When checking with my editor about what I was going to write about this week, she didn't give me many options.
"It's Valentine's Day," she said. "You're going to have to write about Valentine's Day."
End of discussion. That was that. OK.
I suppose it was naïve to think I could avoid it, considering this is a sex and relationship column and Valentine's Day is generally all about sex and relationships - with just a splash of consumerism. OK, maybe a little more like a tidal wave: In 2010, Canadians dropped $1.6 billion on lingerie, $5.8 billion on wine, $3 billion on jewelry and watches and $1.5 billion on chocolate. The average Canadian spends $126 on V-Day. Or, my equivalent of two week's worth of groceries.
Being that I am currently not in a relationship (at least, not one worth referencing) nor have I been in one on Valentine's Day for nearly a decade, it makes it hard to come at the topic - and the day - without seeming cynical, pessimistic and downright grouchy. In the years I've spent as the single girl on Valentine's Day, I've managed to garner a few opinions on the matter.
To me, Valentine's Day is no different than the old death and taxes cliché - completely unavoidable and entirely inevitable.
Check out the He Said argument for Valentine's Day here.
Every year, drug stores set up aisles of elaborate displays hawking pink and red crap that will eventually find its way to your "Donate to Big Brothers" pile. Bus ads peddling diamond rings will not-so-subtly ask if you've committed to your love by dropping a fraction of your salary. Flower shops turn into more happening places than an all-inclusive Cancun resort during Spring Break.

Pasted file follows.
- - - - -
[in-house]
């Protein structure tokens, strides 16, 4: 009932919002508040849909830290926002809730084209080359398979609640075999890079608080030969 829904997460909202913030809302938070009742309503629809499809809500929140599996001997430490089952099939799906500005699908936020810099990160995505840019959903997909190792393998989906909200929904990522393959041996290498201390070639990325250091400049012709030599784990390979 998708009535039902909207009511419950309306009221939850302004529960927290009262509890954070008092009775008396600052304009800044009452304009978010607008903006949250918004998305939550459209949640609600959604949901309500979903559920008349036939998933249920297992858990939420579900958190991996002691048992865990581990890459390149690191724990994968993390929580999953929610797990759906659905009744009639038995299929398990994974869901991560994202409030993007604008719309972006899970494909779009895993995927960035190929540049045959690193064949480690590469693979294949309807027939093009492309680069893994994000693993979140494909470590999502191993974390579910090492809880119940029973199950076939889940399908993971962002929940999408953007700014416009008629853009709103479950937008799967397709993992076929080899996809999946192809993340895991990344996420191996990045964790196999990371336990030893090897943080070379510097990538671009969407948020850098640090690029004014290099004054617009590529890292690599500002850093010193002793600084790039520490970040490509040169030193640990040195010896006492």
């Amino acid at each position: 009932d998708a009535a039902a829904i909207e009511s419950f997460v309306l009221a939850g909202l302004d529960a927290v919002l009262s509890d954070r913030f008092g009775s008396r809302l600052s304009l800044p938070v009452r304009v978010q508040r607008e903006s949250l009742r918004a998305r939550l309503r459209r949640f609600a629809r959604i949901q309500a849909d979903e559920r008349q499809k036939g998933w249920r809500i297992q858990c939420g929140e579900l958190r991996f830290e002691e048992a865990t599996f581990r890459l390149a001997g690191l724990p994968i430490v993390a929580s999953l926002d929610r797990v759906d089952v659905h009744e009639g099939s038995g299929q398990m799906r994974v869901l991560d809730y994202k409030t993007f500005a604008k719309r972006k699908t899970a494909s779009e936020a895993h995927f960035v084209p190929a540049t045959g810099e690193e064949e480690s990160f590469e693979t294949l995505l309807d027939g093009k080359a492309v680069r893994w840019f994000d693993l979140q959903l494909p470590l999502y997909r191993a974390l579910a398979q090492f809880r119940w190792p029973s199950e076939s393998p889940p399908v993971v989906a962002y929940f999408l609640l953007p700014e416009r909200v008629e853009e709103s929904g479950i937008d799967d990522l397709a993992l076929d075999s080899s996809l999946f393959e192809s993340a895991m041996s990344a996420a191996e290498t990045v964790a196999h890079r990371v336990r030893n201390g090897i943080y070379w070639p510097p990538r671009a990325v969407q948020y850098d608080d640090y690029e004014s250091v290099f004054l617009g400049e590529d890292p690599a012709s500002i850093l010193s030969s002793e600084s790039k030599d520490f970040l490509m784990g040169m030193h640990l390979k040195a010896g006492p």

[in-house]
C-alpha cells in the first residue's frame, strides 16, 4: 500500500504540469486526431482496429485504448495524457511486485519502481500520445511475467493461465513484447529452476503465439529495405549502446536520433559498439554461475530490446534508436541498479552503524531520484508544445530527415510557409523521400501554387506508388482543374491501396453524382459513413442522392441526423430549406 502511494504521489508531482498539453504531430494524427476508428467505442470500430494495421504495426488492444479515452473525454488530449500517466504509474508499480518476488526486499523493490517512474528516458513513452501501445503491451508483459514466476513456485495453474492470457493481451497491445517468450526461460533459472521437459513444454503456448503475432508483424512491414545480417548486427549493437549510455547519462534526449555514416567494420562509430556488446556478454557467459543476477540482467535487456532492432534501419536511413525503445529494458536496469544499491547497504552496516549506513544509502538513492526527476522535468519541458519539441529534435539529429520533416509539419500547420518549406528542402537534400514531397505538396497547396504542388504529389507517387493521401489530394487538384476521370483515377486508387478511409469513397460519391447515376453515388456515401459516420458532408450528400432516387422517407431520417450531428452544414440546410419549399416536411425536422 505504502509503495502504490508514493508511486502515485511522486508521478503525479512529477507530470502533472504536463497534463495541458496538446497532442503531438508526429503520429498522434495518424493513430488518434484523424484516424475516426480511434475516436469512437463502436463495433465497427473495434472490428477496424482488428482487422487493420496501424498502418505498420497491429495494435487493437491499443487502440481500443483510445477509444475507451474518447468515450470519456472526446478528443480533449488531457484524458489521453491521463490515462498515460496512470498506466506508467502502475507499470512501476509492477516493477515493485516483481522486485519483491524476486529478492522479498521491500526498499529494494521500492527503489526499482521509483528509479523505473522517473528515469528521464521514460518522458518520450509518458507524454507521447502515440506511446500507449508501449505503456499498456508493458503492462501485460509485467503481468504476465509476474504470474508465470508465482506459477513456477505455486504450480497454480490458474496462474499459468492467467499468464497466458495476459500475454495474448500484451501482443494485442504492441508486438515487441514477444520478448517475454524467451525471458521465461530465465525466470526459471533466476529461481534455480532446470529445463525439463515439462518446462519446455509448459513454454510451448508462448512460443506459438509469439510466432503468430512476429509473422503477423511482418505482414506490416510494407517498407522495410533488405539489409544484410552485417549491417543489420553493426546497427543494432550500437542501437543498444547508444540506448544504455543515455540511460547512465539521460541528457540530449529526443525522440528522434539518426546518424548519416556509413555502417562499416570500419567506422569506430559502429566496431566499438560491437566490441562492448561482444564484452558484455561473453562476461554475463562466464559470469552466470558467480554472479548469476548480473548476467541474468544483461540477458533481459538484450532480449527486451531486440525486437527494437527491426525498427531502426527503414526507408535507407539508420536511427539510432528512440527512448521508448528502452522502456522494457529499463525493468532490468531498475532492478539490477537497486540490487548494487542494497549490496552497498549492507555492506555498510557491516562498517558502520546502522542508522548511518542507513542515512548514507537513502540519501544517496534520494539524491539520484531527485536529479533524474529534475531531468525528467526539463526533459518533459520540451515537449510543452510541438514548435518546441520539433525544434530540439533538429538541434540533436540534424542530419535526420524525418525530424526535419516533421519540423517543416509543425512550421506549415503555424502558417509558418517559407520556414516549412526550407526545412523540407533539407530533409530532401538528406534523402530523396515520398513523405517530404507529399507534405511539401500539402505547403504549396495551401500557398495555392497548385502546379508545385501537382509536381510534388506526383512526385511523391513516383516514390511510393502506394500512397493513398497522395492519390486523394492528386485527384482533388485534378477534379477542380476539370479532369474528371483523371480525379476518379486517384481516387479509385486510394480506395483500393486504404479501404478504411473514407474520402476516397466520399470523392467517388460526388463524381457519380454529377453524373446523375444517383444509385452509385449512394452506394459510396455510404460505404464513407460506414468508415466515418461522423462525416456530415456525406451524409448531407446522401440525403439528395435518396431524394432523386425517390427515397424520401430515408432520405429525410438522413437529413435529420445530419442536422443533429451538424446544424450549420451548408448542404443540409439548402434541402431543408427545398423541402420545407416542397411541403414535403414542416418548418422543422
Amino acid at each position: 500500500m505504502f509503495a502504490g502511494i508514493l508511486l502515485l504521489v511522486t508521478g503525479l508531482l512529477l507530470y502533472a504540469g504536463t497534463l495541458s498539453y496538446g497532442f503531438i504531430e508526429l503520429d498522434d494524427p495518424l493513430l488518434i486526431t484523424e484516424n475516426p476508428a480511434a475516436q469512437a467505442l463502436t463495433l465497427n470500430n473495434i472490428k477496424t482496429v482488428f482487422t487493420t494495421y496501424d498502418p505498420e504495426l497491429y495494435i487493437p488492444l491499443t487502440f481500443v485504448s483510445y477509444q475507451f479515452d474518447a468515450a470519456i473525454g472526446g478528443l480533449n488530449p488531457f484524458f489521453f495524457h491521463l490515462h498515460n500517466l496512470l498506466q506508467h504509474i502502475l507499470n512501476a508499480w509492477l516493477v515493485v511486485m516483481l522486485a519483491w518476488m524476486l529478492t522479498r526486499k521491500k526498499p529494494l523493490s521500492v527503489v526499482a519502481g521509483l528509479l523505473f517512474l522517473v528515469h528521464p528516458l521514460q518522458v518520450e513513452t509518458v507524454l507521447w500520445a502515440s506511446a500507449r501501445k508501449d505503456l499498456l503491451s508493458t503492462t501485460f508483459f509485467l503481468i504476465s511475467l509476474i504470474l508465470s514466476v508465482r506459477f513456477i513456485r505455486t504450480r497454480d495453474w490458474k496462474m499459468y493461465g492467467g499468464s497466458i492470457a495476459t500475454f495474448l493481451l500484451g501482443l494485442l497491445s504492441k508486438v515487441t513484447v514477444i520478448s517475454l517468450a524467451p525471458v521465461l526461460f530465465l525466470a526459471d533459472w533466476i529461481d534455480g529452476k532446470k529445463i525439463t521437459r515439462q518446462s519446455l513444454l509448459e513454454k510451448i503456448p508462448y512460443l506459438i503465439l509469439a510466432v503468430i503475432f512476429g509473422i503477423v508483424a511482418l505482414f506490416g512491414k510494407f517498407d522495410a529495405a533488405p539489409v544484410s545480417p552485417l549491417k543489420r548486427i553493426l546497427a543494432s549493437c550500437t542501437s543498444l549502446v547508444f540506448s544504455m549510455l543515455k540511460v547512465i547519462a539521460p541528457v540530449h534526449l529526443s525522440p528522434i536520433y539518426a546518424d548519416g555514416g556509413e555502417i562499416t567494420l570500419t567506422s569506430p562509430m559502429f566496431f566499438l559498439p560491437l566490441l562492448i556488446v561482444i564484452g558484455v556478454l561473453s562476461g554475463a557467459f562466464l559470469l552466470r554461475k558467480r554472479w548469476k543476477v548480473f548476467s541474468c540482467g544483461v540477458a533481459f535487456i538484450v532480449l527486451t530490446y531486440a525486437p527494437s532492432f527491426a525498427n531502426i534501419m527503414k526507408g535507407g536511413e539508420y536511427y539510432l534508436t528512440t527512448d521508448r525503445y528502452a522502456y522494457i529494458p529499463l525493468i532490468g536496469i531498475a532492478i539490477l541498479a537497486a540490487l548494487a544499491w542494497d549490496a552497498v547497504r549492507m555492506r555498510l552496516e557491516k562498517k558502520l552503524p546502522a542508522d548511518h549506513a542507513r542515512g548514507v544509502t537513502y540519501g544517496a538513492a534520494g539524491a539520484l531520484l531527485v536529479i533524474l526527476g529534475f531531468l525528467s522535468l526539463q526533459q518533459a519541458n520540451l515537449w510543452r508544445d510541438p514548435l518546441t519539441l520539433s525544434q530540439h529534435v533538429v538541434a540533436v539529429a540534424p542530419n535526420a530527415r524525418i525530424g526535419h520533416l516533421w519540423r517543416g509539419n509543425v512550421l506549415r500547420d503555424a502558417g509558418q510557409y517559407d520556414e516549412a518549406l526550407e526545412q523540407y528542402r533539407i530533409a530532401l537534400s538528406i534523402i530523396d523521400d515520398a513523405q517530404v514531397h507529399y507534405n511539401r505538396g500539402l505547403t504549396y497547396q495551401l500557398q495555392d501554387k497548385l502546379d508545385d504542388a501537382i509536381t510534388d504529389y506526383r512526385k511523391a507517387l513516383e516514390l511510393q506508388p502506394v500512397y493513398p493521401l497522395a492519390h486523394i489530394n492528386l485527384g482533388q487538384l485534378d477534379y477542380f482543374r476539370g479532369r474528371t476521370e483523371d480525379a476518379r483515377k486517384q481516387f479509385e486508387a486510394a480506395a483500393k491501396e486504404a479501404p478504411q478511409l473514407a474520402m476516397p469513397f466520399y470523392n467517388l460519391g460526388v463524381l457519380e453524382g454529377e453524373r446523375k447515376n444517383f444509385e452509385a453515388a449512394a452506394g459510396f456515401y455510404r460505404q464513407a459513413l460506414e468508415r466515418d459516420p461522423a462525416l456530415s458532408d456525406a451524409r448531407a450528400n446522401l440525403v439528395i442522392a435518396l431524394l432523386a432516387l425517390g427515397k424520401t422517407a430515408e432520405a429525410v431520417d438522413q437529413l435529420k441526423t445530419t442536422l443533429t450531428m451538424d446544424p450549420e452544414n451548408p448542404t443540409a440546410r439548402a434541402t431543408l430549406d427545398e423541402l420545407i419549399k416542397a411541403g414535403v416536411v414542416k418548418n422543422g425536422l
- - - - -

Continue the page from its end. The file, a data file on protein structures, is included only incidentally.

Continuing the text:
The message is clear: If you don't buy, you don't love.
But what if you're not at the receiving end of the diamonds or red and pink crap? Aside from the occasional adorable dollar store card I get from my neighbour's kid, I rarely feel the Valentine's Day love. But maybe I'm not open to it.
While I recognize the importance of a healthy economy, especially during the slower months of the year, I refuse to accept that you can, or should, put a price on love.
Forgive me for sounding like a self-help seminar, but love is the purest form of joy this life has to offer. The best part is, it's unlimited, it's totally free and it's within every one of us. (Excluding psychopaths.)
Every year when I send wishes to my mother on Mother's Day, she refutes them.
"Every day is Mother's Day for me," she says. And it's true. There is no reason not to show love when you can. I hope this sentiment catches on when it comes to Valentine's Day.
Even if you buy into the hoopla, I sincerely ask you to do me a favour. On Valentine's Day, the next day and every day after that, be sure to show your love, in some small way, without spending a penny. Because, in theory, every day should be Valentine's Day. Whether we can afford it or not.